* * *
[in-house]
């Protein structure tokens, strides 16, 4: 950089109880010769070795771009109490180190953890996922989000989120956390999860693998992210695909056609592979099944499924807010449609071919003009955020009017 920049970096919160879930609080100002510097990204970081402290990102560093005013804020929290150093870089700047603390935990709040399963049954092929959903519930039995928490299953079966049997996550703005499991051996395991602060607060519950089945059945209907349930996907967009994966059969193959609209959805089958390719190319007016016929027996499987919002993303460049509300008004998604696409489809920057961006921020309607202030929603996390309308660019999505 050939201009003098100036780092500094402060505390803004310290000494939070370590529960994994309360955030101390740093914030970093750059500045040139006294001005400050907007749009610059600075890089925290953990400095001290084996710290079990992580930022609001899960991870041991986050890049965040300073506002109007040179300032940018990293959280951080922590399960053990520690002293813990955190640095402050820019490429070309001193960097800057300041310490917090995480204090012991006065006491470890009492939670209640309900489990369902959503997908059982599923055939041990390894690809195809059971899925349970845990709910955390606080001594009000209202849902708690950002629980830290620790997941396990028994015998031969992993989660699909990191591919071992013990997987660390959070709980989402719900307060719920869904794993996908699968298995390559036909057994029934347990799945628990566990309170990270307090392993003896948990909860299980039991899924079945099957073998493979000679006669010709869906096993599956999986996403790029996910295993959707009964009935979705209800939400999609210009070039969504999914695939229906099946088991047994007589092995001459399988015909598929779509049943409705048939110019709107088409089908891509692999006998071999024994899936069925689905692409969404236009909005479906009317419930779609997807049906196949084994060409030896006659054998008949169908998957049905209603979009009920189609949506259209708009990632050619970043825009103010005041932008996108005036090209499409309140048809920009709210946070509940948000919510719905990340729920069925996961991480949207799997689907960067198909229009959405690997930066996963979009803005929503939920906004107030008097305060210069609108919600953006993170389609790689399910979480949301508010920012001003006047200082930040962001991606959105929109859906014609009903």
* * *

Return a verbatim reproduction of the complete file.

[in-house]
């Protein structure tokens, strides 16, 4: 950089109880010769070795771009109490180190953890996922989000989120956390999860693998992210695909056609592979099944499924807010449609071919003009955020009017 920049970096919160879930609080100002510097990204970081402290990102560093005013804020929290150093870089700047603390935990709040399963049954092929959903519930039995928490299953079966049997996550703005499991051996395991602060607060519950089945059945209907349930996907967009994966059969193959609209959805089958390719190319007016016929027996499987919002993303460049509300008004998604696409489809920057961006921020309607202030929603996390309308660019999505 050939201009003098100036780092500094402060505390803004310290000494939070370590529960994994309360955030101390740093914030970093750059500045040139006294001005400050907007749009610059600075890089925290953990400095001290084996710290079990992580930022609001899960991870041991986050890049965040300073506002109007040179300032940018990293959280951080922590399960053990520690002293813990955190640095402050820019490429070309001193960097800057300041310490917090995480204090012991006065006491470890009492939670209640309900489990369902959503997908059982599923055939041990390894690809195809059971899925349970845990709910955390606080001594009000209202849902708690950002629980830290620790997941396990028994015998031969992993989660699909990191591919071992013990997987660390959070709980989402719900307060719920869904794993996908699968298995390559036909057994029934347990799945628990566990309170990270307090392993003896948990909860299980039991899924079945099957073998493979000679006669010709869906096993599956999986996403790029996910295993959707009964009935979705209800939400999609210009070039969504999914695939229906099946088991047994007589092995001459399988015909598929779509049943409705048939110019709107088409089908891509692999006998071999024994899936069925689905692409969404236009909005479906009317419930779609997807049906196949084994060409030896006659054998008949169908998957049905209603979009009920189609949506259209708009990632050619970043825009103010005041932008996108005036090209499409309140048809920009709210946070509940948000919510719905990340729920069925996961991480949207799997689907960067198909229009959405690997930066996963979009803005929503939920906004107030008097305060210069609108919600953006993170389609790689399910979480949301508010920012001003006047200082930040962001991606959105929109859906014609009903």